CRIMFALL have a new album to promote. This is another Finnish band well worth investing your time in. Trust me, you won’t be disappointed. Answers from Jakke – All composing and Mikko – Lyrics, male vocals. Anders Ekdahl ©2017

You have one of these names that do not really tell what kind of metal you play. How hard was it to come up with the name?
Mikko: Coming up with a band name is always insanely difficult. We wanted a name that would not be too obviously tied to any certain genre. What inspired us was the “Ruska” of Finnish autumn, the harsh season with the strongest contrasts and vivid crimson colors.

As I am sure there are a few that are rather new to you guys could you give them a short introduction to the band?
Mikko: To sum it up Crimfall is a Finnish metal band that eludes genre conventions and strict labels. Ten years of age we have released three albums, if you count the latest “Amain”. We aim to paint vast musical landscapes with sharp contrasts and intense mirages. The songs and stories are inspired by history, folklore and legends shared by all nations but we want to tell the tales behind the heroes and winners, the forlorn tail of war and oppression.

We all carry baggage with us that affects us in one way or another but what would you say have been the single greatest influence on your sound?
Jakke: Greatest influence… that’s a tough one, since we want to pick the cherries from every cake, not just only one. But if I have to choose the biggest influence, it would be movie scores and movies. The storytelling and visuality of that type of music is definitely something we try to create with our music as well.

What is the scene like in your area? Is it important that there is some sort of local scene for a band to develop or can a band still exist in a vacuum of no scene/no bands?
Mikko: With the development of social media and streaming services the scene is not as local anymore. Communities, interest groups, fans, band pages etc. form globally. That being said we have been influenced by the strong metal scene in Finland where ideas and inspiration flow freely. Our country is also quite small so everyone seems to know everyone else. But the “trend” has been declining in the past decade and we have lot less zines, metal bars and concert places that we used to have.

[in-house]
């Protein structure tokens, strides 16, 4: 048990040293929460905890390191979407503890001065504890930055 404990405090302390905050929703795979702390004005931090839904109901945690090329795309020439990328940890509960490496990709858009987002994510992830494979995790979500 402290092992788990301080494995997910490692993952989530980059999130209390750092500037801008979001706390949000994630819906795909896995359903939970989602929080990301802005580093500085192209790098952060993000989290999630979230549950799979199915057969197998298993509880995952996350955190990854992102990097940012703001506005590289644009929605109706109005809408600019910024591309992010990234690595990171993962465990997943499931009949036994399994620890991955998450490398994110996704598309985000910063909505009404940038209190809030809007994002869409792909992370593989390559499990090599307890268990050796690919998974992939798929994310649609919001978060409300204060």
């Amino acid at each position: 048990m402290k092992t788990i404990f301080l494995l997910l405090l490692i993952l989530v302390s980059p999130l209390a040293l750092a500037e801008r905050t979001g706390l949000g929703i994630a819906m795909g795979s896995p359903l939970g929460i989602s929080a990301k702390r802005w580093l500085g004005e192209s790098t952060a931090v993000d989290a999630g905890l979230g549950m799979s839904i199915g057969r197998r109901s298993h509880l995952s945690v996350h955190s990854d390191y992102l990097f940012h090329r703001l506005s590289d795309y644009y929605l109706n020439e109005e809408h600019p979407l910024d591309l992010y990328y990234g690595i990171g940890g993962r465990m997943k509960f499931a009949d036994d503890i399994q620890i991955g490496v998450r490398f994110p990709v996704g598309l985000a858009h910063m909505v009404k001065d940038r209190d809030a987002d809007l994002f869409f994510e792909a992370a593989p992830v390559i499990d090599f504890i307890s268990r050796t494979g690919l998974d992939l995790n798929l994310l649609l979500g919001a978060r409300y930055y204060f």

Something I have often wondered about is if you feel that you are part of something bigger and greater when you play in a band, that you are part of a movement sort of?
Mikko: Not really, I’d rather promote individual thinking instead of herd mentality or preaching and do not see any worthwhile movements tied into music. Instead it should liberate you from mundane conventions and everyday life. Of course I do appreciate support and solidarity fellow musicians show to each other, especially here in Finland. That cannot really be valued in money.

When you play the sort of music you play I guess you cannot have birds and bees on the cover of your album? What is a great album cover to you?
Mikko: I remember when I was young I used to buy albums just based on covers. But also back then the quality was somewhat assured when the band was able to acquire a record deal. Nowadays the importance of good cover is sadly declining. We want to put some extra effort to ours but what works for us doesn’t necessarily work for everyone. Personally I like covers that make you think. It can be provocative or layered with meaning.

What is your opinion on digital verses physical? Is digital killing music?
Jakke: Physical definitely. First of all, the audio quality at least in Spotify and Youtube is not even close to CD. Trust me… I have been working with this album quite a lot :D. And secondly the artwork is a joke when you try to enjoy it with a crappy resolution on your mobile phone. The cover of AMAIN is in fact a real oil painting which was created by Tuomas Gustafsson in vinyl size. So people who have the physical copy can enjoy all the little brush strokes and small details of the image. We also spend whole day shooting the beautiful promo pics and paid attention to the inside art as well. So people who will support us by buying the physical copy will get way better experience than from Spotify for example. And is the digital killing the music… well… with the money that we spent from our own pockets to create AMAIN, we could have bought a new car. And when we get maybe 100€ back from the services like Spotify, you can calculate what that means for us? Are we able or willing to do such of epic album again? It might not be the end for music industry, but this might be the last album we are able to create in this scale.

What kind live scene is there for bands like yours?
Mikko: Competitive. Even though Finland is a bit remote place there are lot of bands coming here to play. And of course the local ones since no one is buying records anymore bands try to make some bucks doing tours. Also our music really needs a bit bigger stage than your neighbourhood pizzeria to really sound good so we can be a bit picky where to play. Let’s hope with this album we can reach bit bigger venues.

When you play live is it a happening or do you see it more as a party?
Mikko: We enjoy playing live, it is the best thing in this business. But our music is not necessarily party music associated with majority of “folk/viking metal”. It can be rather grim and unforgiving experience we bring on stage, but we try to build a journey or arc of drama if you will to the set so it is not all defeat and loss.

What would you like to see the future bring?
Mikko: Touring. We hope this album opens new doors for us, uncharted territories, meeting new fans and bringing our music to wider audiences. Hell I miss that.

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